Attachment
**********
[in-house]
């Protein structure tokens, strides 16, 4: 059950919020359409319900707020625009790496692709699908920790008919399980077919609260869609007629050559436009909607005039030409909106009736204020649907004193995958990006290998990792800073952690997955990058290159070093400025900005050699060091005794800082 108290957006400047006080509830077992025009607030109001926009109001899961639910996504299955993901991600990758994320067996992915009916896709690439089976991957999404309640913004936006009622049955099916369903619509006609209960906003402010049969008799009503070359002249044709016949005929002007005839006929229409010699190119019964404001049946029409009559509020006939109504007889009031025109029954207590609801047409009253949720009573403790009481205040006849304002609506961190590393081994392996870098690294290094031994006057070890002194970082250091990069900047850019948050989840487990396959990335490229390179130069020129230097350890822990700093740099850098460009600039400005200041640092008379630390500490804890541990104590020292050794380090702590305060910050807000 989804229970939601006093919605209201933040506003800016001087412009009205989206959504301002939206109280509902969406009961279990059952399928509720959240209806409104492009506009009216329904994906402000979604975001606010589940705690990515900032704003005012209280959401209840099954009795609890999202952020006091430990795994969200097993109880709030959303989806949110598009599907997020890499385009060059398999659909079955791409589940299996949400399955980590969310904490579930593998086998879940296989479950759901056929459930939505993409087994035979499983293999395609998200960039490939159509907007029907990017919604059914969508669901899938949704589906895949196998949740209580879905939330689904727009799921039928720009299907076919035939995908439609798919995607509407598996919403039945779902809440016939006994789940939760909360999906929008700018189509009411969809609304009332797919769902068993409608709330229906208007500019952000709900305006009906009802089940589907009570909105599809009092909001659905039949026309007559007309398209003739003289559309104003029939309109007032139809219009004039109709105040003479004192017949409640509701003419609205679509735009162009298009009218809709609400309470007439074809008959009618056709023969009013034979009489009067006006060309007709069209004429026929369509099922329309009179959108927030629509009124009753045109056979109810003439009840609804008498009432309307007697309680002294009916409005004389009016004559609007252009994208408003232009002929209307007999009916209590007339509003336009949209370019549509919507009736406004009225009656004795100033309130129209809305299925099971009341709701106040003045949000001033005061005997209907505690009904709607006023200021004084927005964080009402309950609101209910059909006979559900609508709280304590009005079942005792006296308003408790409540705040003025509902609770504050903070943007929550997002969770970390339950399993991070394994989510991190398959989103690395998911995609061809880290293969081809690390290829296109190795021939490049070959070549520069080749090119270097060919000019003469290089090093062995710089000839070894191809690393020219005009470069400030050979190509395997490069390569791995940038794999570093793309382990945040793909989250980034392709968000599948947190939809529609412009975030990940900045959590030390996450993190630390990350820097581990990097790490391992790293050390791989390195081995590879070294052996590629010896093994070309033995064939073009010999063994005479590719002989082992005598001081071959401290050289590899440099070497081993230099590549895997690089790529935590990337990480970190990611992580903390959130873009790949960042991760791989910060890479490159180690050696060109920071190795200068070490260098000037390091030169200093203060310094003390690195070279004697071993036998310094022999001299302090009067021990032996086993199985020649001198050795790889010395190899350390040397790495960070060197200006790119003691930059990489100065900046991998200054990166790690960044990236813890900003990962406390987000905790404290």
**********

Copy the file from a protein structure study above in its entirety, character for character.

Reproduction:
[in-house]
């Protein structure tokens, strides 16, 4: 059950919020359409319900707020625009790496692709699908920790008919399980077919609260869609007629050559436009909607005039030409909106009736204020649907004193995958990006290998990792800073952690997955990058290159070093400025900005050699060091005794800082 108290957006400047006080509830077992025009607030109001926009109001899961639910996504299955993901991600990758994320067996992915009916896709690439089976991957999404309640913004936006009622049955099916369903619509006609209960906003402010049969008799009503070359002249044709016949005929002007005839006929229409010699190119019964404001049946029409009559509020006939109504007889009031025109029954207590609801047409009253949720009573403790009481205040006849304002609506961190590393081994392996870098690294290094031994006057070890002194970082250091990069900047850019948050989840487990396959990335490229390179130069020129230097350890822990700093740099850098460009600039400005200041640092008379630390500490804890541990104590020292050794380090702590305060910050807000 989804229970939601006093919605209201933040506003800016001087412009009205989206959504301002939206109280509902969406009961279990059952399928509720959240209806409104492009506009009216329904994906402000979604975001606010589940705690990515900032704003005012209280959401209840099954009795609890999202952020006091430990795994969200097993109880709030959303989806949110598009599907997020890499385009060059398999659909079955791409589940299996949400399955980590969310904490579930593998086998879940296989479950759901056929459930939505993409087994035979499983293999395609998200960039490939159509907007029907990017919604059914969508669901899938949704589906895949196998949740209580879905939330689904727009799921039928720009299907076919035939995908439609798919995607509407598996919403039945779902809440016939006994789940939760909360999906929008700018189509009411969809609304009332797919769902068993409608709330229906208007500019952000709900305006009906009802089940589907009570909105599809009092909001659905039949026309007559007309398209003739003289559309104003029939309109007032139809219009004039109709105040003479004192017949409640509701003419609205679509735009162009298009009218809709609400309470007439074809008959009618056709023969009013034979009489009067006006060309007709069209004429026929369509099922329309009179959108927030629509009124009753045109056979109810003439009840609804008498009432309307007697309680002294009916409005004389009016004559609007252009994208408003232009002929209307007999009916209590007339509003336009949209370019549509919507009736406004009225009656004795100033309130129209809305299925099971009341709701106040003045949000001033005061005997209907505690009904709607006023200021004084927005964080009402309950609101209910059909006979559900609508709280304590009005079942005792006296308003408790409540705040003025509902609770504050903070943007929550997002969770970390339950399993991070394994989510991190398959989103690395998911995609061809880290293969081809690390290829296109190795021939490049070959070549520069080749090119270097060919000019003469290089090093062995710089000839070894191809690393020219005009470069400030050979190509395997490069390569791995940038794999570093793309382990945040793909989250980034392709968000599948947190939809529609412009975030990940900045959590030390996450993190630390990350820097581990990097790490391992790293050390791989390195081995590879070294052996590629010896093994070309033995064939073009010999063994005479590719002989082992005598001081071959401290050289590899440099070497081993230099590549895997690089790529935590990337990480970190990611992580903390959130873009790949960042991760791989910060890479490159180690050696060109920071190795200068070490260098000037390091030169200093203060310094003390690195070279004697071993036998310094022999001299302090009067021990032996086993199985020649001198050795790889010395190899350390040397790495960070060197200006790119003691930059990489100065900046991998200054990166790690960044990236813890900003990962406390987000905790404290």